Can Australia Be Re-wilded? Let’s Ask the Quolls

These cute little marsupials are taking their country back—well, hopefully.

August 16, 2018
An eastern quoll

Craig Ingram/Alamy

Just south of Sydney, 20 endangered eastern quolls, each wearing a radio collar, scampered out of animal carriers and into Booderee National Park this March. These ferret-faced marsupials, almost the size of small house cats, were the first of their species to step foot in the Australian wild since the early 1960s, when habitat destruction, disease, and an onslaught of invasive carnivores wiped them out on the mainland. Scientists and conservationists were eager to see how these quolls, raised in captivity in nearby Tasmania, would fare.

It’s been a tough four months.

“A week into our tracking program, we had a mortality signal go off on one of our collars,” says Rob Brewster, director of Rewilding Australia, a not-for-profit organization dedicated to the restoration of Australian ecosystems. After narrowing the search to a single large rock, Brewster leaned down and saw the distinctive pattern of a diamond python—a diamond python with a very large bulge in its belly.

Alas, this would not be the only eastern quoll to shuffle off this mortal coil. Of the 20 transplants, 14 have now perished. Predators killed half of them—invasive foxes got three, a dog one, native diamond pythons another two, and one death was clearly predator inflicted, but by what, the researchers could not tell. Automobiles killed another four. The causes of death for the other three quolls could not be determined.

“Even the most battle-hardened ecologist will tell you that they form strong attachments with the animals they work to protect,” says Brewster. “So losing animals, particularly to something as senseless as getting hit by cars, is felt acutely by the team.

But where there is death, there is also life. Of the six surviving marsupials, three are now mothers.

Eastern quoll young inside their mother’s pouch

Dave Watts/Alamy

Pouch checks last month confirmed that each of these adorable quolls was carrying five little jellybeans, which means there could be as many as 15 new pioneers in the mix come spring. Of course, given the fates of the first batch of quolls and the typical toll that life in the wild takes on the young and inexperienced, it’s very unlikely all of these precious pups will survive. But the fact that they exist at all is reason enough to toss your cork hat in the air. After all, no eastern quoll has given birth in Australia in at least 55 years.

You have to remember, the released quolls were bred in captivity, at two Tasmanian wildlife parks, Trowunna Wildlife Sanctuary and Devils@Cradle. To help them acclimate to the wild, the parks’ staff set up feeder stations to supplement their foraging, but in order to prevent dependency, they weaned the animals off the feeders gradually. The quolls had to learn how to hunt, find shelter, and avoid predators on their own.

“People have been discussing reintroducing eastern quolls for over a quarter of a century, and mostly because of a fear of the unknown, it was never attempted,” says Brewster.

Luckily, Booderee National Park sits on a peninsula, so it’s partly protected from marauding foxes and cats. A peninsula is not quite as isolated as an island, of course, but the geography allows the team to set up an invisible wall of predator traps across the neck of the landmass. Clearly, the countermeasures weren’t foolproof, though, since at least one fox was able to catch three of the quolls, but Brewster is optimistic.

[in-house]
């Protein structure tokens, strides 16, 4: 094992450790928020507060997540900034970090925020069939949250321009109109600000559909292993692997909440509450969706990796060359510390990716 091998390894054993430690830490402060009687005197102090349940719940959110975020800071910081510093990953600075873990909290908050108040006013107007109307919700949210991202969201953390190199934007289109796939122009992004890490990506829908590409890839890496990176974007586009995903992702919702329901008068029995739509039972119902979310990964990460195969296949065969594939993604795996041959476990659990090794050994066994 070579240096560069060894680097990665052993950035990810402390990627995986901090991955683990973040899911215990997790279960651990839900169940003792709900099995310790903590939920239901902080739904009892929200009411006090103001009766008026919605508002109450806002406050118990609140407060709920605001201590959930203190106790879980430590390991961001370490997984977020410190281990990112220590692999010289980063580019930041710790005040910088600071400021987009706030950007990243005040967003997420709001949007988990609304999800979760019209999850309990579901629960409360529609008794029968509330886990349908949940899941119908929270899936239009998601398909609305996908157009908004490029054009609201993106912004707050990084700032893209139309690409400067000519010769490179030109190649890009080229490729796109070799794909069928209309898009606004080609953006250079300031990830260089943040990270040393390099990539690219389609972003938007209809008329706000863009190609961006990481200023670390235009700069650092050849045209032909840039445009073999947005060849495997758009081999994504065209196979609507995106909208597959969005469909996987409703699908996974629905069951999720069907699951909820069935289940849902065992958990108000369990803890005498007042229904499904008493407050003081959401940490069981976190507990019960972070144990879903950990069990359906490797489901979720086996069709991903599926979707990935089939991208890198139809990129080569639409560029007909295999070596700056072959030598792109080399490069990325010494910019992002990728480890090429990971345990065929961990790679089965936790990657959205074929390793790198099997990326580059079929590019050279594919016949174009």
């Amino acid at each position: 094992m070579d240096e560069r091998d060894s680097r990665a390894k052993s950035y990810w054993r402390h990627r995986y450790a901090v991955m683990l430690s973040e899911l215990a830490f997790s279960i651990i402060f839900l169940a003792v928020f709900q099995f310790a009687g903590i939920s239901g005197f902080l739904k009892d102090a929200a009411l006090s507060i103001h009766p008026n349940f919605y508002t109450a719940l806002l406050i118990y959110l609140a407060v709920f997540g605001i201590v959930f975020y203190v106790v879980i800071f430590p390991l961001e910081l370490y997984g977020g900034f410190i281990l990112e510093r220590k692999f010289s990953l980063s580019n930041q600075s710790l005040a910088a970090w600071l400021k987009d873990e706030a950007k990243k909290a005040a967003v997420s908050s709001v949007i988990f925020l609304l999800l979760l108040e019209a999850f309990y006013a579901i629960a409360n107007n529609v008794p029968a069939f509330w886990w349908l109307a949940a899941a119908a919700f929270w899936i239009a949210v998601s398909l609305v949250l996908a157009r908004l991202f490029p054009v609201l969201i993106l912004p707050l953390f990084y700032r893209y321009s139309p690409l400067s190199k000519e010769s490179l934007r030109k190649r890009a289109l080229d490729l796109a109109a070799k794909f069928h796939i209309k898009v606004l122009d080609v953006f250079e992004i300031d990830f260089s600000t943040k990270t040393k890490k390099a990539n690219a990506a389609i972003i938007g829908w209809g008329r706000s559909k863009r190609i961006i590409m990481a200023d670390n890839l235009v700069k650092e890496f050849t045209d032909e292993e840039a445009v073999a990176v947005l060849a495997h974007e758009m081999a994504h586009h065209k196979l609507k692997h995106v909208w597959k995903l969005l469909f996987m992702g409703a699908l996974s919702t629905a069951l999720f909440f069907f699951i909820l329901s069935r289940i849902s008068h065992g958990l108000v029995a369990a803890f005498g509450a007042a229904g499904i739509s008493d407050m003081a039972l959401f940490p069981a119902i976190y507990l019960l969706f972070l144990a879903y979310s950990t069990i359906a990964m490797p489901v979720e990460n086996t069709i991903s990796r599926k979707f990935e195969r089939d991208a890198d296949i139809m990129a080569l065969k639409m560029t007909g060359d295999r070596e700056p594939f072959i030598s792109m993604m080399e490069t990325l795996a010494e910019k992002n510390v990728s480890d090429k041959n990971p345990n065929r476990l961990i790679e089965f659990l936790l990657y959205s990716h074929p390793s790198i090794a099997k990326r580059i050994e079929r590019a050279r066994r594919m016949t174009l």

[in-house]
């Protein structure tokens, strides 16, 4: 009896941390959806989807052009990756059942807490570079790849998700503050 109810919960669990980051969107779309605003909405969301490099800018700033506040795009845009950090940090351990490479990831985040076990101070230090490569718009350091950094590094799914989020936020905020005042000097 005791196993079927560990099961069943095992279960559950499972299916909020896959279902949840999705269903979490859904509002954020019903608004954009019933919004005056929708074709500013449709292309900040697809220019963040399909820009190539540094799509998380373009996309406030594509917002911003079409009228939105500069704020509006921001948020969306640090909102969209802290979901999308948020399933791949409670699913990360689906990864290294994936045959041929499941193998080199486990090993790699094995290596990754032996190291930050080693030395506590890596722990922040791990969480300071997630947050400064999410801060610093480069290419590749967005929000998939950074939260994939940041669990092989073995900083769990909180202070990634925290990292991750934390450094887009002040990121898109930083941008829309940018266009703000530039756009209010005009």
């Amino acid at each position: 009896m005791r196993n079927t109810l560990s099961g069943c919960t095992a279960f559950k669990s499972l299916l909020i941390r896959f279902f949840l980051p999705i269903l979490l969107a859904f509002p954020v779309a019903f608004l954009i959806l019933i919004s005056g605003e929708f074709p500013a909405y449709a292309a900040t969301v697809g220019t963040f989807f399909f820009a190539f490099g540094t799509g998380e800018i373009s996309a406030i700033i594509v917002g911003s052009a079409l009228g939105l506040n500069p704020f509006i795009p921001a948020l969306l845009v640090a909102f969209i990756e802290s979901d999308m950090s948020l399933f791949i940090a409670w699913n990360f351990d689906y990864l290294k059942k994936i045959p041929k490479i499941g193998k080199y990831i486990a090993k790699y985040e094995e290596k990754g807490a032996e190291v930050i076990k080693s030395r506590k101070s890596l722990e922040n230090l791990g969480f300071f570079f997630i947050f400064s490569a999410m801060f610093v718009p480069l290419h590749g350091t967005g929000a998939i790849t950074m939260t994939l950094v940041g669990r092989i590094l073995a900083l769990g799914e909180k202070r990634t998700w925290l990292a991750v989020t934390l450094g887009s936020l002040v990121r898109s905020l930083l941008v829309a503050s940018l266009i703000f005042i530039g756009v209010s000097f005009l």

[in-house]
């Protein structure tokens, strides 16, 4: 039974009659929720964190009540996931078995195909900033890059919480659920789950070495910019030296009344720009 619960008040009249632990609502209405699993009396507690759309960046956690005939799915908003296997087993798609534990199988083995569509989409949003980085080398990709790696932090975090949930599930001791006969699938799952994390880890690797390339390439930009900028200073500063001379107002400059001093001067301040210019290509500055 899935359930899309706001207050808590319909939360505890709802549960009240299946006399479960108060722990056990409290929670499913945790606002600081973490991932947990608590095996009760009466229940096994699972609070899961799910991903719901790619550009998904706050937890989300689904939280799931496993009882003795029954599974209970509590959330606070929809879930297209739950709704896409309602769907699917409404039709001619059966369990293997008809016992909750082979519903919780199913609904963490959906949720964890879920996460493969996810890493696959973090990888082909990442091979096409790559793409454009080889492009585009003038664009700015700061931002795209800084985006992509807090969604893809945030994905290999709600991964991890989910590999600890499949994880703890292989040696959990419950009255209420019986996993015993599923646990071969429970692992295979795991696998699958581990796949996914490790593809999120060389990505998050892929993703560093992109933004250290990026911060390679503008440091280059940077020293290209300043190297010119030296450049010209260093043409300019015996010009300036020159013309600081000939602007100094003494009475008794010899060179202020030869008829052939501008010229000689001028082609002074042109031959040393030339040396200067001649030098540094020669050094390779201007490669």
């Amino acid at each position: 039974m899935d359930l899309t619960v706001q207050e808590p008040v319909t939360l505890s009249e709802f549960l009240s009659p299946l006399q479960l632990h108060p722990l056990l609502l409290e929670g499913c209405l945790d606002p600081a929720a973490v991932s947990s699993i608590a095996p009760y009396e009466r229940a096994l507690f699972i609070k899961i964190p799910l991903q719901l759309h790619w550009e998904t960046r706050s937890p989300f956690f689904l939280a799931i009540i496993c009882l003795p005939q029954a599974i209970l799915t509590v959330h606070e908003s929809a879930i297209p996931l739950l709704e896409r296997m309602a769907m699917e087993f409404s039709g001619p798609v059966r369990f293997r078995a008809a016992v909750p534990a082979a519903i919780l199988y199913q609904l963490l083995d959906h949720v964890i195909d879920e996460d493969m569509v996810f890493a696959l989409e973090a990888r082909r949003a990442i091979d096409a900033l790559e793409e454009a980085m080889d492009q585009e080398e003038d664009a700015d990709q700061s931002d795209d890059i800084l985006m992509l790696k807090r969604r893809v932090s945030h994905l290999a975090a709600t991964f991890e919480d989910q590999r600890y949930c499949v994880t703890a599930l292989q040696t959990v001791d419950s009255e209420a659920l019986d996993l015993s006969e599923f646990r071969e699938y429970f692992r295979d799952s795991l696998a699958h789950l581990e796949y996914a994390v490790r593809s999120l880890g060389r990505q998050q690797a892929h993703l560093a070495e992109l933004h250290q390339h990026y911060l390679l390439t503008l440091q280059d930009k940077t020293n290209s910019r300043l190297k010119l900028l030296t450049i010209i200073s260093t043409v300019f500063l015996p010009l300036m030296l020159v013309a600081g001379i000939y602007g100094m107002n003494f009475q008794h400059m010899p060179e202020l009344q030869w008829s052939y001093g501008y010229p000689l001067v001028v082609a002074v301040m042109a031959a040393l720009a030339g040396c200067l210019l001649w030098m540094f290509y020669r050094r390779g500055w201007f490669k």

Prolonged survival is the first goal of any reintroduction effort, but the fact that the quolls are breeding after just a few months? That’s whipped cream on the pavlova.

And Australia could use some good wildlife news. The continent has the worst rate of mammal extinction on earth, having lost 30 species since the days of European colonization. Brewster thinks this bleak reality has paralyzed conservation efforts in the country. In his opinion, the idea of conserving a “degraded status quo just isn’t inspiring enough to get a very urbanized society out from in front of their TVs and actively engaged in improving [the] environment.” This is why Rewilding Australia wants to do more than conserve. It wants to restore. And eastern quolls are just the beginning.

Tasmanian devils

Gerry Pearce/Alamy

Reintroducing Tasmanian devils to mainland Australia—where they used to exist, by the way—might be a good strategy for reducing the damage done by foxes and cats; according to Brewster’s models, the devils could disrupt the invasives’ reign of terror. Dingoes are another embattled native species that could help, since they create a landscape of fear that prevents midsize predators from annihilating smaller, endangered natives like quolls, greater bilbies, and burrowing bettongs. Unfortunately, Australia has already constructed the largest fence on earth in order to keep dingoes from the southern half of the continent, allegedly to protect livestock.

For now, though, the eastern quolls must carry the torch. Brewster says the team is eyeing another release, which could come as soon as next March. This time they’ll be doing even more fox control outside the park and shifting where they free the quolls to avoid some of the more heavily trafficked roads.

As for the little pink pups, we’ll have to wait until mid to late spring to see how many make it out of the momma quolls’ pouches, and then how many more will venture out of the dens. But don’t worry—Australia’s spring starts in September, so we won’t have to wait too long. Good luck, mates.


onEarth provides reporting and analysis about environmental science, policy, and culture. All opinions expressed are those of the authors and do not necessarily reflect the policies or positions of NRDC. Learn more or follow us on Facebook and Twitter.

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